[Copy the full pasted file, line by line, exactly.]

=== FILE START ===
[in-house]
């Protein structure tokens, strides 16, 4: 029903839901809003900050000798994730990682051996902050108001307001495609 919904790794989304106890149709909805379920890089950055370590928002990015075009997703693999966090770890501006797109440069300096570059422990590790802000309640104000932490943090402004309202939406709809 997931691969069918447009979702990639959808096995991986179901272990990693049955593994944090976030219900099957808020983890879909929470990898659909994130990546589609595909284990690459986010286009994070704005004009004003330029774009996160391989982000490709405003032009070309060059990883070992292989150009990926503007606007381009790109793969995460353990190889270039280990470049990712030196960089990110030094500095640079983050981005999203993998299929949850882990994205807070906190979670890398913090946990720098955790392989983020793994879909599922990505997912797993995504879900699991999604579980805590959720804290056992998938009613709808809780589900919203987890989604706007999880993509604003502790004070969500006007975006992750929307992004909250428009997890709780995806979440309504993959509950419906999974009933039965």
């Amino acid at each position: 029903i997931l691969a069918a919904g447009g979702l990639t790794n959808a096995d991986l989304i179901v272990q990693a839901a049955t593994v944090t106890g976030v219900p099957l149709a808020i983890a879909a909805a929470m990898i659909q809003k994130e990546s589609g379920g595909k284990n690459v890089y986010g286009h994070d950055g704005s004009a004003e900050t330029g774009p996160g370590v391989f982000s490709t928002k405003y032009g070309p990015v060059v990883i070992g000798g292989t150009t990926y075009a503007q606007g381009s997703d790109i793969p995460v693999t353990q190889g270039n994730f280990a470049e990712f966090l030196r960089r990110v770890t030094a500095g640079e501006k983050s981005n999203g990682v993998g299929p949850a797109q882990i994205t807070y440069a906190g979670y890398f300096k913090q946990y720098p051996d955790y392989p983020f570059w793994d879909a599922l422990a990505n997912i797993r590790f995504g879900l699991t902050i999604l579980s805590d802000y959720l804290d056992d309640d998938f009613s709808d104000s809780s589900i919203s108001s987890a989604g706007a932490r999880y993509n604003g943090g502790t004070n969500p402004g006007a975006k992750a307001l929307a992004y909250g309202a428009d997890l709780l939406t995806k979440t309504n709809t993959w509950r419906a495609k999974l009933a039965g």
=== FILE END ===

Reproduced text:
[in-house]
């Protein structure tokens, strides 16, 4: 029903839901809003900050000798994730990682051996902050108001307001495609 919904790794989304106890149709909805379920890089950055370590928002990015075009997703693999966090770890501006797109440069300096570059422990590790802000309640104000932490943090402004309202939406709809 997931691969069918447009979702990639959808096995991986179901272990990693049955593994944090976030219900099957808020983890879909929470990898659909994130990546589609595909284990690459986010286009994070704005004009004003330029774009996160391989982000490709405003032009070309060059990883070992292989150009990926503007606007381009790109793969995460353990190889270039280990470049990712030196960089990110030094500095640079983050981005999203993998299929949850882990994205807070906190979670890398913090946990720098955790392989983020793994879909599922990505997912797993995504879900699991999604579980805590959720804290056992998938009613709808809780589900919203987890989604706007999880993509604003502790004070969500006007975006992750929307992004909250428009997890709780995806979440309504993959509950419906999974009933039965």
């Amino acid at each position: 029903i997931l691969a069918a919904g447009g979702l990639t790794n959808a096995d991986l989304i179901v272990q990693a839901a049955t593994v944090t106890g976030v219900p099957l149709a808020i983890a879909a909805a929470m990898i659909q809003k994130e990546s589609g379920g595909k284990n690459v890089y986010g286009h994070d950055g704005s004009a004003e900050t330029g774009p996160g370590v391989f982000s490709t928002k405003y032009g070309p990015v060059v990883i070992g000798g292989t150009t990926y075009a503007q606007g381009s997703d790109i793969p995460v693999t353990q190889g270039n994730f280990a470049e990712f966090l030196r960089r990110v770890t030094a500095g640079e501006k983050s981005n999203g990682v993998g299929p949850a797109q882990i994205t807070y440069a906190g979670y890398f300096k913090q946990y720098p051996d955790y392989p983020f570059w793994d879909a599922l422990a990505n997912i797993r590790f995504g879900l699991t902050i999604l579980s805590d802000y959720l804290d056992d309640d998938f009613s709808d104000s809780s589900i919203s108001s987890a989604g706007a932490r999880y993509n604003g943090g502790t004070n969500p402004g006007a975006k992750a307001l929307a992004y909250g309202a428009d997890l709780l939406t995806k979440t309504n709809t993959w509950r419906a495609k999974l009933a039965g």